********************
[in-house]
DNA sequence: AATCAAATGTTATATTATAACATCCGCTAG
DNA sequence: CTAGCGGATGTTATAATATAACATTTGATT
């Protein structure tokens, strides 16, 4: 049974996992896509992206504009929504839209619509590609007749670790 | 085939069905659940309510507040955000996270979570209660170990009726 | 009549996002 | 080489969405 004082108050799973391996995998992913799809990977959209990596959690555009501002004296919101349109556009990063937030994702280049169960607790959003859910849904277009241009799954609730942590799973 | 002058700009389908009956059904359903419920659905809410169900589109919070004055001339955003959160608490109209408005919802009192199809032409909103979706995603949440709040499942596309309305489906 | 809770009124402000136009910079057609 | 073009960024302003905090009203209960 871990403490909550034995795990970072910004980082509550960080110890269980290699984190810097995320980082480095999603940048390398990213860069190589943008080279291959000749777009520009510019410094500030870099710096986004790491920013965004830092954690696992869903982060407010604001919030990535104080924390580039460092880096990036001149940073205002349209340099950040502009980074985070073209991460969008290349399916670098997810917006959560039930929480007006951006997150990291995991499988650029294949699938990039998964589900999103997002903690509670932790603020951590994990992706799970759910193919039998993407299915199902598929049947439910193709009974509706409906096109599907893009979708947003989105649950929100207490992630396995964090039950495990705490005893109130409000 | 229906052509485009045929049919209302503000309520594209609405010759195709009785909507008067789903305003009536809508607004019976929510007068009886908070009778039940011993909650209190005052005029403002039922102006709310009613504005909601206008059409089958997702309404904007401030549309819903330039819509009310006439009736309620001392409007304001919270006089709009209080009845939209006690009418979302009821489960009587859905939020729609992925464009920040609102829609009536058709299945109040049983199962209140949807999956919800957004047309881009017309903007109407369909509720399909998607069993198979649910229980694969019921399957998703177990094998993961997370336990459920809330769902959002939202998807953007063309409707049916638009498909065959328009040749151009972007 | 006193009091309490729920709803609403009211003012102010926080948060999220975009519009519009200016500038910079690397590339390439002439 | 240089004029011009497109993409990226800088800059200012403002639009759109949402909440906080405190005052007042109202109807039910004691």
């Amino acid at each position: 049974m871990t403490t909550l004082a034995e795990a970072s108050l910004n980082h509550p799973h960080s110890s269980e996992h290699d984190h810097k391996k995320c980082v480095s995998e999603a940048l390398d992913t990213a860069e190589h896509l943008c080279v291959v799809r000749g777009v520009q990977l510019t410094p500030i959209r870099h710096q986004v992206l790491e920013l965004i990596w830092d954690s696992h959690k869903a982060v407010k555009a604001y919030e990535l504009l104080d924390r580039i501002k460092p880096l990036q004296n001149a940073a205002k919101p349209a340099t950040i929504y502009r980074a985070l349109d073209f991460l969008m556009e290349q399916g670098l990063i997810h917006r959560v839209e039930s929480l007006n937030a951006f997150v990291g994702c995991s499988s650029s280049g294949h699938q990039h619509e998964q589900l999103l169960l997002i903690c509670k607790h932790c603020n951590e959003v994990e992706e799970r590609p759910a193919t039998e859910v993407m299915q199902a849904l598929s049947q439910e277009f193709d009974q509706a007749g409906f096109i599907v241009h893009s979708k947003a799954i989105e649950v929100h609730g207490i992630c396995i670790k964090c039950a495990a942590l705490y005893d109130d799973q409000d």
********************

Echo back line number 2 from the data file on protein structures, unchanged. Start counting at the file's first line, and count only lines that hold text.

DNA sequence: AATCAAATGTTATATTATAACATCCGCTAG